By Terrence McCoy
By Scott Fishman
By Deirdra Funcheon
By Allie Conti
By New Times Staff
By Ryan Pfeffer
By Deirdra Funcheon
By Kyle Swenson
(Valdez's criminal defense attorney, Alexander Michaels, says he has no knowledge of his clients' activities in Mexico. Mia Roo, a spokeswoman for the Fort Lauderdale DEA office, says the agency will not discuss any of the allegations. Williams, who didn't return calls, can't comment on the Univision interview, Roo says.)
This much, at least, is clear: On July 4, 2011, days after the mission, Valdez returned to Miami International Airport, where U.S. Customs & Border Protection officers arrested him off his flight from Cancún on the warrant from his missed court date for the 2008 Home Depot theft.
Valdez sat in county jail until September and then pleaded guilty to felony aggravated assault with a deadly weapon and misdemeanor theft. He caught another break, though. Miami-Dade Criminal Court Judge Victoria Brennan gave him credit for the 74 days he had already spent in jail.
Free once again to wreak havoc, Valdez didn't disappoint. On April 30, 2012, he showed up at the West Miami home he once shared with Mairelys Carrillo, the mother of his 2-year-old daughter. Carrillo, who had recently broken up with Valdez, barred the door as he threatened to break the glass. Two days later, he returned and attacked her, grabbing her neck with one hand and brandishing a knife with the other, according to a West Miami Police report. (Carrillo declined to be interviewed for this story). He took Carrillo's purse containing her iPhone 4 and $300 cash before stalking off.
A few weeks later, on May 10, 2012, police set up surveillance on a four-bedroom house at 13362 SW 256th Terrace based on an anonymous tip. Investigators watched Valdez walk from the front door to the mailbox. Approached by cops, he claimed he was just "visiting" the house, but inside, police found a room packed with marijuana plants and 20 pounds of processed weed. Valdez was booked on state cannabis charges.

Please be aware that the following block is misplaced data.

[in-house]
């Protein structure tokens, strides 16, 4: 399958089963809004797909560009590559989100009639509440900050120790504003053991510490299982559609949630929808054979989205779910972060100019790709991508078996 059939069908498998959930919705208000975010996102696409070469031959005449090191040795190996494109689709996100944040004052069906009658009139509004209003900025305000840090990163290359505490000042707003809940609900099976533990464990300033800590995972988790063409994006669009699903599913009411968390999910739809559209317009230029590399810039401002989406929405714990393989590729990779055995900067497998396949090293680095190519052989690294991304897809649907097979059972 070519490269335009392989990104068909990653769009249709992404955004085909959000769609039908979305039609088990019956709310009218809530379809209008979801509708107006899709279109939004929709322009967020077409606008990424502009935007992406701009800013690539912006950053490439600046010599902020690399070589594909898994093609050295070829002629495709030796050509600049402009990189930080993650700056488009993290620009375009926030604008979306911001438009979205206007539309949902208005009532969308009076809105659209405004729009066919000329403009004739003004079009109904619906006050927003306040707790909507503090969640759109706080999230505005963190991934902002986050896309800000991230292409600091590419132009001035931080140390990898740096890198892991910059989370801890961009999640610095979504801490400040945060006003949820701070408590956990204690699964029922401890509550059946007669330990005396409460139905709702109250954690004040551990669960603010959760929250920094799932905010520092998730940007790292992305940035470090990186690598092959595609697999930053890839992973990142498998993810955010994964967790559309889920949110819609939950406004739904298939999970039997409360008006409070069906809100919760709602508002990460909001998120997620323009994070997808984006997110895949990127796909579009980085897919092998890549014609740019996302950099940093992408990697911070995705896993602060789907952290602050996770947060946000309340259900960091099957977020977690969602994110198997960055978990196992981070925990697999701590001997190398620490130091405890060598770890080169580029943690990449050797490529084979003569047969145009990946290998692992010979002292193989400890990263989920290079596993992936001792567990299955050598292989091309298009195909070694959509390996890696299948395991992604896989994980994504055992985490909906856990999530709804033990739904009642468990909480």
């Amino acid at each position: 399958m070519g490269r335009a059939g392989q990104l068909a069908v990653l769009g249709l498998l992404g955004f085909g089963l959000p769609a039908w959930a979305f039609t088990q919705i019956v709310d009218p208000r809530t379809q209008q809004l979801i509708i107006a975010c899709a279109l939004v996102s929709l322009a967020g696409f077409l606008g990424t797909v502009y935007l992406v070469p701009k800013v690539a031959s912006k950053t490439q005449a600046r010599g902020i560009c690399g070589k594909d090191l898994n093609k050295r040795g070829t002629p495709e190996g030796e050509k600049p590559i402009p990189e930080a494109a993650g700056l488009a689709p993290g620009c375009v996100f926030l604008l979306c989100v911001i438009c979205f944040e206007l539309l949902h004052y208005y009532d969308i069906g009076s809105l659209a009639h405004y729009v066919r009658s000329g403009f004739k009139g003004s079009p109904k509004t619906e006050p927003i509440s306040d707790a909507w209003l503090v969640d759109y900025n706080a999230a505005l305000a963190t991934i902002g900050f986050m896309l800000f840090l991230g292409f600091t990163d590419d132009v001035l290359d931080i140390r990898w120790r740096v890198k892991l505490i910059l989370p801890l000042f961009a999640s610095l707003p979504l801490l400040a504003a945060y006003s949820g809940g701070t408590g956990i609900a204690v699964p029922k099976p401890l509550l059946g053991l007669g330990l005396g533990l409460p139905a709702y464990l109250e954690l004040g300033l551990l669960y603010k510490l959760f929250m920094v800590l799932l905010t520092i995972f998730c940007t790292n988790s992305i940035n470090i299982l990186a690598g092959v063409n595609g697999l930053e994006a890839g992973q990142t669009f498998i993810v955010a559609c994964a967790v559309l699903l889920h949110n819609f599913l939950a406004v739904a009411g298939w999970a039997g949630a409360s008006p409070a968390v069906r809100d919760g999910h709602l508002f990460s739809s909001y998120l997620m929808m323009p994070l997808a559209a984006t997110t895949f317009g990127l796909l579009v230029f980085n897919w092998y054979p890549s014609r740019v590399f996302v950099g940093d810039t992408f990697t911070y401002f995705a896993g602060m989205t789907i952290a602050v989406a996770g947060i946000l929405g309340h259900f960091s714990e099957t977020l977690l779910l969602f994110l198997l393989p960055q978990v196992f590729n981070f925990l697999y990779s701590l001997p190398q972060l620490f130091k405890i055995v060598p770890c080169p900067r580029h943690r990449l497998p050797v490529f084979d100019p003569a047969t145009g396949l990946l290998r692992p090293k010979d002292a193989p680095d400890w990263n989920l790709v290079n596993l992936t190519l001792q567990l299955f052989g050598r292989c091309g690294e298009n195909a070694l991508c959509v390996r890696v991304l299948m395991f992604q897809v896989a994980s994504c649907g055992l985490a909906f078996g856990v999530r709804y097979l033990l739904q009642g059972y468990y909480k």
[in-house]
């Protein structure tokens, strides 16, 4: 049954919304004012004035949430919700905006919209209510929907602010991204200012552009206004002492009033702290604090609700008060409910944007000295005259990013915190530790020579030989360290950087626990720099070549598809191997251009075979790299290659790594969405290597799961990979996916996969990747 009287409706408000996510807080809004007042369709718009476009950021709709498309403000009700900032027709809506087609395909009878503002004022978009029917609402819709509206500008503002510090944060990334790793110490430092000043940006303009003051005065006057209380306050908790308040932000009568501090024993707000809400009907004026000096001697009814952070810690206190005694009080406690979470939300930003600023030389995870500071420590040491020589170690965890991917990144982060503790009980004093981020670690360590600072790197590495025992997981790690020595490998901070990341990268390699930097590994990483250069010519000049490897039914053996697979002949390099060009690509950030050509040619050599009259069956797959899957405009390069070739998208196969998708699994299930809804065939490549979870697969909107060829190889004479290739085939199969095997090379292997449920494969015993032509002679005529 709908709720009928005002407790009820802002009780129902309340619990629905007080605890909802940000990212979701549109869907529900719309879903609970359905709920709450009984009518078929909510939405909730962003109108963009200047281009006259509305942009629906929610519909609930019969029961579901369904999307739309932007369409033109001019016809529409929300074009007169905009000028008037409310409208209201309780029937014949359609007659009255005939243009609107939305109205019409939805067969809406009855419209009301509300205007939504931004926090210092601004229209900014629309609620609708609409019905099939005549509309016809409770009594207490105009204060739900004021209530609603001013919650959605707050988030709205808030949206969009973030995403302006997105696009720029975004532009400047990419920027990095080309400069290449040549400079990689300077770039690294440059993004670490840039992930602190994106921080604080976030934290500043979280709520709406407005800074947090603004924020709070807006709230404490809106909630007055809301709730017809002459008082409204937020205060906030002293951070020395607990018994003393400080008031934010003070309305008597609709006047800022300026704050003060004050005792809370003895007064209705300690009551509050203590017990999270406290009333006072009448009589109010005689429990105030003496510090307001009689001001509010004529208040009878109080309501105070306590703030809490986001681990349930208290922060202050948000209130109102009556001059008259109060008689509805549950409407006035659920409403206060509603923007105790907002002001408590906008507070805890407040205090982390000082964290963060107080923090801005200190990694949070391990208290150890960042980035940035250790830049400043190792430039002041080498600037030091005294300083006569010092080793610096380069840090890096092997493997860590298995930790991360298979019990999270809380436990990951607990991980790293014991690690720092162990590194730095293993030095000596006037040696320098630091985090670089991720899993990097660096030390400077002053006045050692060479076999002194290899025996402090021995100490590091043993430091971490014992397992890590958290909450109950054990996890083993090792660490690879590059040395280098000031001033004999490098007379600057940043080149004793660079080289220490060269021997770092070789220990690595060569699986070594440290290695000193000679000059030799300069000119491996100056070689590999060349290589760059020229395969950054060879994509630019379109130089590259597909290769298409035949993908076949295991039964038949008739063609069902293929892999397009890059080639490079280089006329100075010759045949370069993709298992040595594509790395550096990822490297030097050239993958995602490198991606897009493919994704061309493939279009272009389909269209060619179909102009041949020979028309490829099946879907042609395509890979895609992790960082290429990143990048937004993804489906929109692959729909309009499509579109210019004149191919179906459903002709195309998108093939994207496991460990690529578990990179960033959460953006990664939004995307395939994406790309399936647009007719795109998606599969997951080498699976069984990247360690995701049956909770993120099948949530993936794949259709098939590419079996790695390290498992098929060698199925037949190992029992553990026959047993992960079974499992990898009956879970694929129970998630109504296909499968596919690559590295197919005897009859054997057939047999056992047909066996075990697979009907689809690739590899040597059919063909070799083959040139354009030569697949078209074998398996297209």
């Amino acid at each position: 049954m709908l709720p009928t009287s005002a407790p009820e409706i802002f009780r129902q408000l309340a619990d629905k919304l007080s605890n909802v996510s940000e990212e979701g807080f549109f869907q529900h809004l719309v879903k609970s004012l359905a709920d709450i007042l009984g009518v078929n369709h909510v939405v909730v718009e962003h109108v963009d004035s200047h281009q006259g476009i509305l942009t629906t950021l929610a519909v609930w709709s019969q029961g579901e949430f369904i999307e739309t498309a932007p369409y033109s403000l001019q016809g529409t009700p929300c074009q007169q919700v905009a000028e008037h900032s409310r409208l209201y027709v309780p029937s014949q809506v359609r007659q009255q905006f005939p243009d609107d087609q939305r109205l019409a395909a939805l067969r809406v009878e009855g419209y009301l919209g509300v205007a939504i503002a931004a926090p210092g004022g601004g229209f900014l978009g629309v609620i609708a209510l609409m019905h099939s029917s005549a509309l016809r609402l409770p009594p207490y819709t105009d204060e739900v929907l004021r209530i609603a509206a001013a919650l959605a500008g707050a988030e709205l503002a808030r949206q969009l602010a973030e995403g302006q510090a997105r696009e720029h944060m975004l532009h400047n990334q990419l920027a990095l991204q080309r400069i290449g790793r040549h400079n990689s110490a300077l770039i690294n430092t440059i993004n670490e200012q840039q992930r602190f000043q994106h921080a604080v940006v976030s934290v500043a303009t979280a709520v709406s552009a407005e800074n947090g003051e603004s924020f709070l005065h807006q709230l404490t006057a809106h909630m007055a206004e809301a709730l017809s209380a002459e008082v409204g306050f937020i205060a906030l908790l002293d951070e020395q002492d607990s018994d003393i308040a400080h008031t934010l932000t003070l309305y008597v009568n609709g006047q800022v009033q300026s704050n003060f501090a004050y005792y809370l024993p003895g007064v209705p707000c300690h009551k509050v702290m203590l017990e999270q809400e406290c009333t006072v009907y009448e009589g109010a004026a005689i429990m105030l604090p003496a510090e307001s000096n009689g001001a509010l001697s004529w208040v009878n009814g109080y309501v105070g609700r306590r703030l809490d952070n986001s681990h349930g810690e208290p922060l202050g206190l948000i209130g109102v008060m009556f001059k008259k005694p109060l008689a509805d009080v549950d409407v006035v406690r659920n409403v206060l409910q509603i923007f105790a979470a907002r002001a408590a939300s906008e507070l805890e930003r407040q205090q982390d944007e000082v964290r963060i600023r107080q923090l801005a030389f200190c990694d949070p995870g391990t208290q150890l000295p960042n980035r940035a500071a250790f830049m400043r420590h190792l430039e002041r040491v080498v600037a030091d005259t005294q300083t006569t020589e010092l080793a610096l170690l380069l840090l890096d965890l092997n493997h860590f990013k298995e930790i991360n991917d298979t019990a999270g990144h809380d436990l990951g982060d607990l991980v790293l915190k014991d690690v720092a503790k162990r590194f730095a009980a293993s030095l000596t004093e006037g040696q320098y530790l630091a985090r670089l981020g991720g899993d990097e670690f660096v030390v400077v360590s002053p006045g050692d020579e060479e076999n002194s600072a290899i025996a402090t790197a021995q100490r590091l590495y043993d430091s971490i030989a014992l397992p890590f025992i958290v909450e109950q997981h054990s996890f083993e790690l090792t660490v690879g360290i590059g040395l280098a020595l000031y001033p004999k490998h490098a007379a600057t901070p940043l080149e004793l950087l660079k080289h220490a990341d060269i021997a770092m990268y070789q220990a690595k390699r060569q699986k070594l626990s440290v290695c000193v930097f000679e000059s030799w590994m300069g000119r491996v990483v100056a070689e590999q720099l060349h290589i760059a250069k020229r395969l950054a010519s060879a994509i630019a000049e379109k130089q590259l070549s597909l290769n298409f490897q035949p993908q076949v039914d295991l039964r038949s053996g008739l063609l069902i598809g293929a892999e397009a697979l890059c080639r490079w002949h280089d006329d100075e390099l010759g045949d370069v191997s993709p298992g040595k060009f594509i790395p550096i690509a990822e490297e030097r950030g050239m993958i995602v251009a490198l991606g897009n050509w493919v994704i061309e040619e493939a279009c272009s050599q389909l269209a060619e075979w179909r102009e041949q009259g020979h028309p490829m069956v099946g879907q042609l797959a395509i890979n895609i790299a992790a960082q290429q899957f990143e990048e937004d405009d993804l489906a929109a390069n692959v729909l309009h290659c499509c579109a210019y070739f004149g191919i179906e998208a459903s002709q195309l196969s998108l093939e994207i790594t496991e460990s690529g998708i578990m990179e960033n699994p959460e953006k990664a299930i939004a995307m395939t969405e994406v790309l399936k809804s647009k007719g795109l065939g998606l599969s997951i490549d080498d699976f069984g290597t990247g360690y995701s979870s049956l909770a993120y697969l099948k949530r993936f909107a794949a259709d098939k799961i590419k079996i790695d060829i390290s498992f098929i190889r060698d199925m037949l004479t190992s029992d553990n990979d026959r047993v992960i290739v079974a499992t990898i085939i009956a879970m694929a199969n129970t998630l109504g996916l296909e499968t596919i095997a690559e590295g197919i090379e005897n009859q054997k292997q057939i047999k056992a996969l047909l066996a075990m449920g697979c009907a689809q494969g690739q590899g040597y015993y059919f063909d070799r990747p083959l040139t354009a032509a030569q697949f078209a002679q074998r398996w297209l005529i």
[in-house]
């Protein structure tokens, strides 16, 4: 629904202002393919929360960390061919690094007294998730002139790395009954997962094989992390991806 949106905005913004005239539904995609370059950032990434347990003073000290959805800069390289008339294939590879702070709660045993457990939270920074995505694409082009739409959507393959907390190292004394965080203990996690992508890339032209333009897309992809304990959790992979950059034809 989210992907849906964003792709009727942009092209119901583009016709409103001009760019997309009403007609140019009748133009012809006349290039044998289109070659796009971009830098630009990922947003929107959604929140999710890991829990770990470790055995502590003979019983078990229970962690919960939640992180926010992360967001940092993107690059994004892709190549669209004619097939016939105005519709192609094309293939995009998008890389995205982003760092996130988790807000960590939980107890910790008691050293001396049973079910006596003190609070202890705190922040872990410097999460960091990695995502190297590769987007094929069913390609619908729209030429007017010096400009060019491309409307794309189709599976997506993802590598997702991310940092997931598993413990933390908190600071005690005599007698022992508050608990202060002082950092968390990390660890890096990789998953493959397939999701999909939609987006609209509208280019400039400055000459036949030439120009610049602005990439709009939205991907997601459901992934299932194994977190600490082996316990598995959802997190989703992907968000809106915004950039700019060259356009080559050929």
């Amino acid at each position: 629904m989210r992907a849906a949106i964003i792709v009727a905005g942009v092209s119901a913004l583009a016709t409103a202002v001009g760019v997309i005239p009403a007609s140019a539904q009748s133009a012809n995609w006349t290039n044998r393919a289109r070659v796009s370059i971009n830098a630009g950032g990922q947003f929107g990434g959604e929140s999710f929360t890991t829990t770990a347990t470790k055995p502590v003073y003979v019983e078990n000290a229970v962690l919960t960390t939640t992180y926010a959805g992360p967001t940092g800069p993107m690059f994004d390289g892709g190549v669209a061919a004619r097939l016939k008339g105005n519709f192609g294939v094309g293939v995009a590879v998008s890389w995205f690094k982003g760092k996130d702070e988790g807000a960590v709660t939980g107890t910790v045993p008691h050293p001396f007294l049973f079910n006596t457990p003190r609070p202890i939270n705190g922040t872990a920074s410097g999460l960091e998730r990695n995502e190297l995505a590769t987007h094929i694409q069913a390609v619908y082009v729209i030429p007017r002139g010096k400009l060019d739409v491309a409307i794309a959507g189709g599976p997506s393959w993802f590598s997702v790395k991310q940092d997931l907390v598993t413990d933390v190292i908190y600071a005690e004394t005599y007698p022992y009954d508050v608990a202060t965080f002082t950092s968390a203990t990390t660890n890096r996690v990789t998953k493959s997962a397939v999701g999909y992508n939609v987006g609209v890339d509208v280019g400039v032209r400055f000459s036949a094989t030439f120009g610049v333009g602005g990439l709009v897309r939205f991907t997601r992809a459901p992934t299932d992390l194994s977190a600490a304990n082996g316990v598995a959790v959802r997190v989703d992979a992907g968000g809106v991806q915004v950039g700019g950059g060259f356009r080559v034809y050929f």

Four months later, on August 5, Valdez confronted his ex-girlfriend again, surprising her outside her new pad in Doral. He slapped Carrillo across the face and called her a whore, according to a Miami-Dade Police report. On August 7, Carrillo requested protection from domestic violence, claiming Valdez abused her, snorted cocaine, harassed her at the Pink Pony, and threatened to kill her. West Miami Police officers arrested Valdez on a felony armed robbery charge and, as a bail condition, strapped a GPS device to his ankle to ensure he stayed away from Carrillo.
A year after his bold but fruitless Mexican caper, Valdez's criminal run seemed at an end. Instead, he was poised for his biggest rip-off yet.
Twelve minutes after Valdez and his conspirators snatched Villegas' two suitcases full of gold, the ringleader walked back into his West Miami house and stayed put until 8:19 a.m. At 9 o'clock sharp, he rolled up to the apartment of Yuxibeidis Acosta, a doe-eyed brunet stripper from Hialeah whom Valdez had begun dating.
Such precise times are more than guesses: They're the exact data taken from the ankle monitor that Valdez amazingly wore throughout the whole caper. That detail, combined with the court system's breathtaking incompetence afterward, shows how he had learned to play the American criminal justice system like a concert pianist tickles the ivories.
"Raonel was scoping out the gold while out on bond for the marijuana charge and the armed robbery of his ex-girlfriend," says Bolton, the private investigator. "Of course he doesn't care about getting caught because he's always back on the streets."
Valdez certainly gave police and prosecutors plenty of chances to catch up to him. For days after the heist, he peddled his ill-gotten booty at pawnshops around Dade. Then, on October 17, he took Acosta to a car dealer and bought her a 2008 Toyota Yaris.
Five days later, he voluntarily headed to court to answer for his marijuana-trafficking charge. If he was worried about getting pinched for the gold theft, he didn't show it. He was on time, pleaded guilty, and received two years of supervised probation from Judge Victoria Sigler.
Coral Gables Police, meanwhile, finally connected Valdez to the multimillion-dollar heist thanks to an anonymous tip. Villegas quickly identified Valdez from a photo lineup. The day after his pot sentencing, he was arrested in West Miami.
"The fact that this guy has an ankle monitoring device made it easy to place him on the scene," says Dean Wellinghoff, a Gables Police spokesman. With all of that data plus Villegas' testimony, prosecutors had more than a solid case.
Yet at a December bond hearing, Valdez came out on top again. Prosecutors pointed out his prior probation violations, his chronic history of failing to appear in court, and the fact that he allegedly committed his most recent crime while wearing an ankle monitor.
But Valdez's lawyer, Alexander Michaels, convinced Miami-Dade Circuit Court Judge Leon Firtel that the evidence was mostly circumstantial. What's more, prosecutors hadn't tied Valdez to any organized crime ring. Quri Wasi's investigators now believe he belongs to a crew that participated in his alleged crimes in Mexico. (Miami-Dade State Attorney's Office spokesman Ed Griffith would not comment on the case, referring New Times to the court transcripts.)
"I have a duty to do here, and I call it the way I see it," Firtel said while setting Valdez's bond at $75,000 and — amazingly — ordering him to wear yet another ankle monitor. "If I'm wrong, I'm wrong."